1998 Honda Civic Spark Plug Wires

Tiny
CAPNSPARX
  • MEMBER
  • 1998 HONDA CIVIC
  • 4 CYL
  • 2WD
  • AUTOMATIC
  • 190,160 MILES
Well, I replaced the Thermostat on my aunt's '98 Civic LX. When connecting the hoses back together, I had to disconnect the Spark Plug wires. I re-attached them as the diagram shows, and the vehicle won't start. I did go to Auto Zone, but they just confirmed that what I did was he correct order. So my question is, why won't this thing start? It seems like it wants to, it starts to turn, and is almost there, but doesn't start up.
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Saturday, February 21st, 2009 AT 4:16 PM

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Tiny
KHLOW2008
  • EXPERT
Hi Capnsparx,

Did you reattach the ground wire at the thermostat housing and was it secured well?

Do you have sparks at plug end?

Distributor wire firing order should be in clockwise rotation.
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Saturday, February 21st, 2009 AT 9:34 PM
Tiny
CAPNSPARX
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Ok, so, got the spark plug wires in teh correct order, so it starts up just fine. No problems there, now.

The problem is, the car overheats like crazy. I replaced the Thermostat, and even put a new radiator cap on it because the one that was there is really bad, and just didn't seal it.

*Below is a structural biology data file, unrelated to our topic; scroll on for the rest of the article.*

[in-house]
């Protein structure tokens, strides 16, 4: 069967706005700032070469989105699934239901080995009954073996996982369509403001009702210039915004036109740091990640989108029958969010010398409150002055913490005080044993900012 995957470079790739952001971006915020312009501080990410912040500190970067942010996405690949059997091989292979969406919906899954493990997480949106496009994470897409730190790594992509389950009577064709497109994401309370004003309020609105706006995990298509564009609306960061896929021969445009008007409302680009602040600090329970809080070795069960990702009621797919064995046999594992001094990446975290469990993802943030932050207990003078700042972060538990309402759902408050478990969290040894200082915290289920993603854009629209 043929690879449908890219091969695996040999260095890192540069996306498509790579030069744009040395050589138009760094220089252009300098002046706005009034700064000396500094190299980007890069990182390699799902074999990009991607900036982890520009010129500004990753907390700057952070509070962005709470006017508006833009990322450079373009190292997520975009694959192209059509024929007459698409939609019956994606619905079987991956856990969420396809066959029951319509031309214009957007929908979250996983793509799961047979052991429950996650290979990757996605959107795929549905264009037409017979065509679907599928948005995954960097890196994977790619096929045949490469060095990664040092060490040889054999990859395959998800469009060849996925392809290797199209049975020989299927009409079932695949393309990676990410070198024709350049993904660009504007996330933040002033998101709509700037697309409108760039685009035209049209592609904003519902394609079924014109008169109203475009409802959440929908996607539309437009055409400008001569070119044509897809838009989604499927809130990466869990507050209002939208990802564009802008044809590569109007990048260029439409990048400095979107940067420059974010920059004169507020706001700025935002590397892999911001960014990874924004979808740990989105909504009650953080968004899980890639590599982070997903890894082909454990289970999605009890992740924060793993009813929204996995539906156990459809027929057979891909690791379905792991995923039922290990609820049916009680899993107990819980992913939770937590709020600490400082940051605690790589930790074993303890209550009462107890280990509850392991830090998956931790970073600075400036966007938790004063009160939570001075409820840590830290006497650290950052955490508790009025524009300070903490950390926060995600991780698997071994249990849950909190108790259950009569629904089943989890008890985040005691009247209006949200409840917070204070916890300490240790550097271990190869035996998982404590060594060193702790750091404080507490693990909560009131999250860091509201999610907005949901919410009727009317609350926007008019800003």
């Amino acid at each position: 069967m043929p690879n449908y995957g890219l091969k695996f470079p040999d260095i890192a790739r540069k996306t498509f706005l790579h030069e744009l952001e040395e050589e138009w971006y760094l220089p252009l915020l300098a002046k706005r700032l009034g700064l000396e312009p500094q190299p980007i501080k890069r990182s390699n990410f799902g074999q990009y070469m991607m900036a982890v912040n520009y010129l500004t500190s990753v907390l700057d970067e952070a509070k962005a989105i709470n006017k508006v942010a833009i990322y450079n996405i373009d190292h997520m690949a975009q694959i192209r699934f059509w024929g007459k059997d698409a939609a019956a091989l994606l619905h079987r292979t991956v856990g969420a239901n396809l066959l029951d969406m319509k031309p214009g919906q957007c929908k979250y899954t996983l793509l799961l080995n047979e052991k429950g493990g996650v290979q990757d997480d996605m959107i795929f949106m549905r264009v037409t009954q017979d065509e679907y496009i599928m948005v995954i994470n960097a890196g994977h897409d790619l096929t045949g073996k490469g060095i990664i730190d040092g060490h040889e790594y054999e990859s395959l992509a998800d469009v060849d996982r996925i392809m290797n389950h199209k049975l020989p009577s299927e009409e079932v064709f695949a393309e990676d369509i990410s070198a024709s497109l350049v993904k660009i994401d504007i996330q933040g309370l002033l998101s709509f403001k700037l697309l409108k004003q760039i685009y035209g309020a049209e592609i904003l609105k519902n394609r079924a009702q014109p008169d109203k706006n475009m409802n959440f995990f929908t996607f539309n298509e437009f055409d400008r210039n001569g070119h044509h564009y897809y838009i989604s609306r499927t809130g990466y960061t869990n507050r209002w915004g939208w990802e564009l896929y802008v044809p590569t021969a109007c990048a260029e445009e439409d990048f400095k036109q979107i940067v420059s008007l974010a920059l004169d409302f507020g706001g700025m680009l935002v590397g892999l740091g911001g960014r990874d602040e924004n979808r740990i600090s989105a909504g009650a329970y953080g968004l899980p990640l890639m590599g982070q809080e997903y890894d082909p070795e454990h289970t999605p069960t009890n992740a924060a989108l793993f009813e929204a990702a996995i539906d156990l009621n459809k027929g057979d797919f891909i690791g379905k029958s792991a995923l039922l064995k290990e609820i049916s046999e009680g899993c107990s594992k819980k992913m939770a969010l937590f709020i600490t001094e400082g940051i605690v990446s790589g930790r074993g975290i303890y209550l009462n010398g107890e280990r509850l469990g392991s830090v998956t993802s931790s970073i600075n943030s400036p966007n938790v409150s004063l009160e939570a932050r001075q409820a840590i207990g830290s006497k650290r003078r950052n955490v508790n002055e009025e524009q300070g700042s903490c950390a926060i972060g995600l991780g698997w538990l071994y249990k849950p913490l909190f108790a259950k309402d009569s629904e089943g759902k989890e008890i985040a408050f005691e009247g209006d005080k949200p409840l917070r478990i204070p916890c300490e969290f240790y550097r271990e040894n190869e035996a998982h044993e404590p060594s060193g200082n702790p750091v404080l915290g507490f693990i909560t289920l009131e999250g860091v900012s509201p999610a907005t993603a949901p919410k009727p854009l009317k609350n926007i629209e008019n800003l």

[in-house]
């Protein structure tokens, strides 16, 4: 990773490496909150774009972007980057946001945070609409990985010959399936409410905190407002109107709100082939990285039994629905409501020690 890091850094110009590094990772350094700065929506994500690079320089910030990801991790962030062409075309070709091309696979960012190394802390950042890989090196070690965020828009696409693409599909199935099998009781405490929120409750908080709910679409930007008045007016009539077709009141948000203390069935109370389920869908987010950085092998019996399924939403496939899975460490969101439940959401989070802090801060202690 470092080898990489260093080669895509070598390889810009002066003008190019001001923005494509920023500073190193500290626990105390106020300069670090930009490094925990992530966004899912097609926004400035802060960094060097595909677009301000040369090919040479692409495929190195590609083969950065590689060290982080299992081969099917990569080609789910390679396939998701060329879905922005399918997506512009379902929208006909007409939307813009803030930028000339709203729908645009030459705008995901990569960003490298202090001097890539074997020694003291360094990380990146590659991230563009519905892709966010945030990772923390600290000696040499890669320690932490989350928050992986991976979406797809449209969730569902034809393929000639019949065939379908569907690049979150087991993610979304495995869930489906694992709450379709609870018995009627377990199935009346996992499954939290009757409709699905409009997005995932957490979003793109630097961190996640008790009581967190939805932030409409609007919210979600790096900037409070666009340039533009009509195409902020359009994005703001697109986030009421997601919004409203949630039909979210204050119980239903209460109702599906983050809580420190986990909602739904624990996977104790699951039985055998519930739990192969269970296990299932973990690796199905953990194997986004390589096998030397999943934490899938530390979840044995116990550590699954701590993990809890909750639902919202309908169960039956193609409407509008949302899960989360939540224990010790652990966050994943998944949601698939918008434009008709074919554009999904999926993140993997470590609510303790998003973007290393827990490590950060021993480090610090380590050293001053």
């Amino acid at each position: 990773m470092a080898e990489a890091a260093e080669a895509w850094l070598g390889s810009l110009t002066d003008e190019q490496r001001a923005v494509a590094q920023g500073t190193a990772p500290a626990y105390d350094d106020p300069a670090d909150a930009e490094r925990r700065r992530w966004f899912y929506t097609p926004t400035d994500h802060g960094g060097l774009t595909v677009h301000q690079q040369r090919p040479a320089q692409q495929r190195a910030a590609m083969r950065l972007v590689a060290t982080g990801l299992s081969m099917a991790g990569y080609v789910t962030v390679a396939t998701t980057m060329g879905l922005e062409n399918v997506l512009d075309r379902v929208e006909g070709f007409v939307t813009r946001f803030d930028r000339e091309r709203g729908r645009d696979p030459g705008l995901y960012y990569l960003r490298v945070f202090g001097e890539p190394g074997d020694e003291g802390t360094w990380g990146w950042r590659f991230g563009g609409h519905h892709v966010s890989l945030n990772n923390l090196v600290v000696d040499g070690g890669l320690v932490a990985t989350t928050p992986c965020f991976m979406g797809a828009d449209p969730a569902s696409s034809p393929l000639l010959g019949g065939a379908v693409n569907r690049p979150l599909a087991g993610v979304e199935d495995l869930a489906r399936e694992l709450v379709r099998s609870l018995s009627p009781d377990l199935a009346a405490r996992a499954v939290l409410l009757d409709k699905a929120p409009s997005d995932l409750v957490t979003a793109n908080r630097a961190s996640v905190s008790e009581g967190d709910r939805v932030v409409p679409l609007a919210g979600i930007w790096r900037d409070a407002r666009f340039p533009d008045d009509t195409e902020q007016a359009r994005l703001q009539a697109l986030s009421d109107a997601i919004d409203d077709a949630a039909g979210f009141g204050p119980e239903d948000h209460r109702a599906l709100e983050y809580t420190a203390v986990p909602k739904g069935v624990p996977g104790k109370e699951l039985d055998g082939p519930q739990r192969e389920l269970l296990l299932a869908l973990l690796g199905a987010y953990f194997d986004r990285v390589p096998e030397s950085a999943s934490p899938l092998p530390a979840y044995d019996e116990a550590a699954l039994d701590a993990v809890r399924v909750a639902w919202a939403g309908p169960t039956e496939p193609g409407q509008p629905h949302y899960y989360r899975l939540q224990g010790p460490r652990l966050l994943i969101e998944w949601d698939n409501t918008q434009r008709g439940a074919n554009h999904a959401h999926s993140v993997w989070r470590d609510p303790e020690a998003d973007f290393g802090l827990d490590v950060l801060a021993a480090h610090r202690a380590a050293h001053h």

The thermostat has a new gasket and anti-seize in the housing for a double secure hold.

I'm not certain weather the coolant is even going through the hosing or what. It gets hot, and starts to spit out whatever I put in there, be it coolant or just water to run it through the system. It'll be ok for a bit, but after a short time on the road, no more than 30 min, the car over heats.

My aunt has informed me that she did put 3 containers of the silver powder used to seal up any holes or leaks in the radiator, as well as a bottle of the liquid stuff. My current guess is that either it's blocked up by that crap, or the water pump. The vehicle has been doing this overheating bit for some time prior to that stuff getting added.
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Sunday, February 22nd, 2009 AT 11:41 AM
Tiny
KHLOW2008
  • EXPERT
Did you bleed the system? When the thermostat is removed, there would be no coolant in the engine block and when installed, air would be trapped. When engine is cold, remove the radiator cap and check coolant level. If it is low, top it up and run engine with AC turned ON. Top up as the coolant drops as air is being purged. Stop engine when it starts to warm up. Allow the coolant to settle before starting engine and topping up.

The additional things added to the cooling system could have clogged the radiator but that normally don't cause overheating very quickly unless it has completely clogged it.

When overheating occurs and reserve tank is overflowing, it could be a bad head gasket. Get a pressure test done.
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Monday, February 23rd, 2009 AT 6:40 AM

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